The state-owned power utility Elektroprivreda Republike Srpske (ERS) will issue bonds on the Vienna Stock Exchange, Minister of Finance Zora Vidović said.
Zora Vidović, the Minister of Finance, has underlined that the plan to issue ERS bonds was backed by the Government of the Republic of Srpska.
ERS will issue bonds worth EUR 140 million, and the funds will be used to build the Dabar and Bistrica hydropower plants. According to local media, ERS signed construction contracts with two Chinese companies.
Minister Vidović pointed out that ERS doesn’t need to ask for guarantees from the Government of the Republic of Srpska to issue debt securities.
“I think that it is very good and that our electric power industry should establish its creditworthiness and appear on the international market because it exports a lot of electricity,” Vidović points out, TV RTRS reported.
Luka Petrović: We are building 1 GW in green power plants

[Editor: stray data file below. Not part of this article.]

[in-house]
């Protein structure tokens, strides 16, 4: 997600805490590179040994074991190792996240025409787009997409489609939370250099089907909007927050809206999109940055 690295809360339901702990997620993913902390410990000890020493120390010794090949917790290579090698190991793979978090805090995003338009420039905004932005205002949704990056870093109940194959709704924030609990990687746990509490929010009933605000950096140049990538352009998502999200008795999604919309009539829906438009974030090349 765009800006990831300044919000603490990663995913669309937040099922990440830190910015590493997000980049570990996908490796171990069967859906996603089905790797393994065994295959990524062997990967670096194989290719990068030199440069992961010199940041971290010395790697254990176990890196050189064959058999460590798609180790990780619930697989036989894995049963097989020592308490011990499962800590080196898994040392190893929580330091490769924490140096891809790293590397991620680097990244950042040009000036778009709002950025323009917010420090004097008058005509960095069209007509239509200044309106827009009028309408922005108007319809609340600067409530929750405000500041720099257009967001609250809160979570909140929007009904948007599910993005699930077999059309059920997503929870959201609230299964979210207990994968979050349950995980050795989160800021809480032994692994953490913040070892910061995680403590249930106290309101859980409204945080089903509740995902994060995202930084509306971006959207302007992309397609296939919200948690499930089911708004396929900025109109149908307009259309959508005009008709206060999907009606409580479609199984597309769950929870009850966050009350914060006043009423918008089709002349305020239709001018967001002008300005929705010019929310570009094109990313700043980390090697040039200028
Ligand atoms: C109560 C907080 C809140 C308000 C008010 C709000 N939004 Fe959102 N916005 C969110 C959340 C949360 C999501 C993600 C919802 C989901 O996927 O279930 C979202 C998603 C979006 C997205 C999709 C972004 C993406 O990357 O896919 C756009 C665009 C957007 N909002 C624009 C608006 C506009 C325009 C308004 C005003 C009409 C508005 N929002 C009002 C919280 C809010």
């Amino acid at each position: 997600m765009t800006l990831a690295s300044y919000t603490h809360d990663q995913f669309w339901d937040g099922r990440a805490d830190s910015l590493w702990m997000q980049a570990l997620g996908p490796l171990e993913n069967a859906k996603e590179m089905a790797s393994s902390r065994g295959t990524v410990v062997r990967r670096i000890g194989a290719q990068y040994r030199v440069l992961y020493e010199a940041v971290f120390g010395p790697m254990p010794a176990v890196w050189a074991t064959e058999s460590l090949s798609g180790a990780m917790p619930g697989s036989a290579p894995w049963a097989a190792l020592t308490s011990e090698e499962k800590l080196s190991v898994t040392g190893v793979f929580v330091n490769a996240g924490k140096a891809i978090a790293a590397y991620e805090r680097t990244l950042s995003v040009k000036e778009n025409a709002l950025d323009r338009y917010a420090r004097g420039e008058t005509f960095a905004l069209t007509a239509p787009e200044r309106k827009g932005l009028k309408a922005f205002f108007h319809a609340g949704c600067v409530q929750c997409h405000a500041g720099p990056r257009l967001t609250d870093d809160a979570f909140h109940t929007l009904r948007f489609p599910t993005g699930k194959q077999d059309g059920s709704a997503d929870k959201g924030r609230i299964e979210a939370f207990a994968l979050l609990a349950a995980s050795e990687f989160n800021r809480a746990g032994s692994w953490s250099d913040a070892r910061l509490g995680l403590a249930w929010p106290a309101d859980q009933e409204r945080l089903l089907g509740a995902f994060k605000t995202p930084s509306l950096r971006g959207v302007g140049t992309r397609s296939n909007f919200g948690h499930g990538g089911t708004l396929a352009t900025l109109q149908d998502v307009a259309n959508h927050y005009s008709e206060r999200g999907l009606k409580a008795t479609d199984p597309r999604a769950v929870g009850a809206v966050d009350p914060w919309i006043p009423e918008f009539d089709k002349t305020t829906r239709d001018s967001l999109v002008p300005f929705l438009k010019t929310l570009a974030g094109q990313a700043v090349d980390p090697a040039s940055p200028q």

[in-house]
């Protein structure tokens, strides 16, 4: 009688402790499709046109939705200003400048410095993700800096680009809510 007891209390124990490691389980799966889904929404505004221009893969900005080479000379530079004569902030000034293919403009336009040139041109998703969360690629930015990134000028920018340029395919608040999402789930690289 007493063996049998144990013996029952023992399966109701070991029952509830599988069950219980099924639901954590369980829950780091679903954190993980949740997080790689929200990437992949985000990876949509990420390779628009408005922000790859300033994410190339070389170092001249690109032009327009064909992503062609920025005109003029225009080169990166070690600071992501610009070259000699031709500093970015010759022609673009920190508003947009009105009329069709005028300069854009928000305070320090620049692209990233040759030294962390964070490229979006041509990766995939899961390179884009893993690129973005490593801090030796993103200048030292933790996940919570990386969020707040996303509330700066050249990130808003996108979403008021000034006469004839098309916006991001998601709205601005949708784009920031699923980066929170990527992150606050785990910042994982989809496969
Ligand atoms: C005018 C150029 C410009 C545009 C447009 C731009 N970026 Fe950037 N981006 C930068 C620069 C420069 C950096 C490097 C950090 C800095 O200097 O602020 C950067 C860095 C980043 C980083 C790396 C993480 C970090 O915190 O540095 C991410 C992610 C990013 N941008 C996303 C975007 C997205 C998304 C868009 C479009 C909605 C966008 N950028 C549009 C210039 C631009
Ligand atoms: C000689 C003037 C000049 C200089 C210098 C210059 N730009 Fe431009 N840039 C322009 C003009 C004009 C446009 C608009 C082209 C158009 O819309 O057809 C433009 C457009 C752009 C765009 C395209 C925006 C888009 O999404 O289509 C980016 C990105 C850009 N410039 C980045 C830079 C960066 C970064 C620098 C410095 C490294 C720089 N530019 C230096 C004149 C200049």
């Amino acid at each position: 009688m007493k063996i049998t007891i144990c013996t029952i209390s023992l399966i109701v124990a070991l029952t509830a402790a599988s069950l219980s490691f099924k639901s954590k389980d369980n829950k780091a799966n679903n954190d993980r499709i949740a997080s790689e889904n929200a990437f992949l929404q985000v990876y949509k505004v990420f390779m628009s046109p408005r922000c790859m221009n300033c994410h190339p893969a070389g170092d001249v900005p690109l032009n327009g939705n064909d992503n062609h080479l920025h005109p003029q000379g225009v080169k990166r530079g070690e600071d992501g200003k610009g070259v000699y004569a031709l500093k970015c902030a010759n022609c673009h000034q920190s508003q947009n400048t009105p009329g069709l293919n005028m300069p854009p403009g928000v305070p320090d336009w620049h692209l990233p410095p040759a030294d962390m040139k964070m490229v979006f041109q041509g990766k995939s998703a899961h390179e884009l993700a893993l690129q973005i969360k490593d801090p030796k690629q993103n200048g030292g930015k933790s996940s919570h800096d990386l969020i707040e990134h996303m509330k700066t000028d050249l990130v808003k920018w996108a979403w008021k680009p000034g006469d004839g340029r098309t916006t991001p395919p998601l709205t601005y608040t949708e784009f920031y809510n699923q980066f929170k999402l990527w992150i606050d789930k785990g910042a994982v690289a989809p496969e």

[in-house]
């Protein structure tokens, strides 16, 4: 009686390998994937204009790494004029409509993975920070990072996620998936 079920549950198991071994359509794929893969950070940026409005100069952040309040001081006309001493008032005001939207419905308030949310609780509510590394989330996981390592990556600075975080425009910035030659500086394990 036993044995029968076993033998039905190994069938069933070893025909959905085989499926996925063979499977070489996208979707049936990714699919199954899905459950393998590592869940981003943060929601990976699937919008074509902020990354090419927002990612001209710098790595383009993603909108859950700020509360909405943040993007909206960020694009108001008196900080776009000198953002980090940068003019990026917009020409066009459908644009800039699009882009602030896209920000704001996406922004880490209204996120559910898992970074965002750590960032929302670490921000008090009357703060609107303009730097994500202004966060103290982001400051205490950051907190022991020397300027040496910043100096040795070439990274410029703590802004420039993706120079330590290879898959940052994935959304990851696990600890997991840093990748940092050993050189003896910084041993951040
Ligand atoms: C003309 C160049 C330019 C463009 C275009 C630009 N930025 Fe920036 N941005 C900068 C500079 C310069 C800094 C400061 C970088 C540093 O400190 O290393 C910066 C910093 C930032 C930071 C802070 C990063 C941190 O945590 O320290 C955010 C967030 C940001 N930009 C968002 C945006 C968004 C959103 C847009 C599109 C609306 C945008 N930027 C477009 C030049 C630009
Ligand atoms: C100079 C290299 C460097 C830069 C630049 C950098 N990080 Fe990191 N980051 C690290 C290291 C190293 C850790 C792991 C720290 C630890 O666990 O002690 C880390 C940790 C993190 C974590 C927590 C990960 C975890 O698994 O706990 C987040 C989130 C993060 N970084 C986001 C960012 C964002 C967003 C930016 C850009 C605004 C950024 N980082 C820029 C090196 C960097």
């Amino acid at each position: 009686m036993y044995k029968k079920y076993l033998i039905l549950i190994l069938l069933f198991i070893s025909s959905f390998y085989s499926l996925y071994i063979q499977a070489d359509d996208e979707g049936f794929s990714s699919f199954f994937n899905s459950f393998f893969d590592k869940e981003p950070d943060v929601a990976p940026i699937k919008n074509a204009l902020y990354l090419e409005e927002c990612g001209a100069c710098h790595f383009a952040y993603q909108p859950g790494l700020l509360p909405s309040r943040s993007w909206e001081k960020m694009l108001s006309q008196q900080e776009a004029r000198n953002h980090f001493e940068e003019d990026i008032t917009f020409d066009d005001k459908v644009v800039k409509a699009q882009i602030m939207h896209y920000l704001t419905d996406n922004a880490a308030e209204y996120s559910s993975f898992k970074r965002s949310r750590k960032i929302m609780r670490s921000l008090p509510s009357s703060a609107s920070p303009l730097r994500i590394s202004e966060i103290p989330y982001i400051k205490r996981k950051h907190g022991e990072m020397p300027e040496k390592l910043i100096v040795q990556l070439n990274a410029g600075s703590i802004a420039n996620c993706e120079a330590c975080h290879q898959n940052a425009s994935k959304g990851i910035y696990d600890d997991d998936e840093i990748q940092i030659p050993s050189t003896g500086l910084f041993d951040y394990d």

Luka Petrović, General Manager of ERS, stated the company is in its most extensive investment cycle in production facilities so far and that it plans to build power plants with an installed capacity of 1,000 MW.
“The priority in the first three-year phase is the construction of HPP Dabar, with a capacity of 160 MW, three hydropower plants under the Gornja Drina project, with a total capacity of 190 MW, and three hydropower plants on the Bistrica river, with a total capacity of 34.5 MW,” Petrović said.
He added the utility is planning to install wind farm Hrgud, with a capacity of 50 MW, and solar power plant Trebinje 1 of 73 MW.
We want to introduce CO2 taxes, but we need help
Petrović said HPP Bileća and HPP Nevesinje are also in the pipeline within the Gornji horizonti (Upper Horizons) project, together with the construction of HPP Fatnica.
As part of its ten-year plan, ERS intends to build hydropower plants on the middle and lower parts of the Drina river, HPP Cijevna in Bosnia, wind farms in Herzegovina, solar power plants Trebinje 3 and Ljubinje 3, and HPP Sutorina, which is planned in Montenegro, he pointed out.
Petrović noted that the Energy Community expects power utilities in the Balkans to include a CO2 tax.
“We want to introduce the tax, but at the same time, we want concrete help in the realization of projects from renewable energy sources because we do not have any grants, funds, or loans,” Petrović said.
He said the company is not ready, financially or technically, to introduce such a tax without help in building renewable facilities.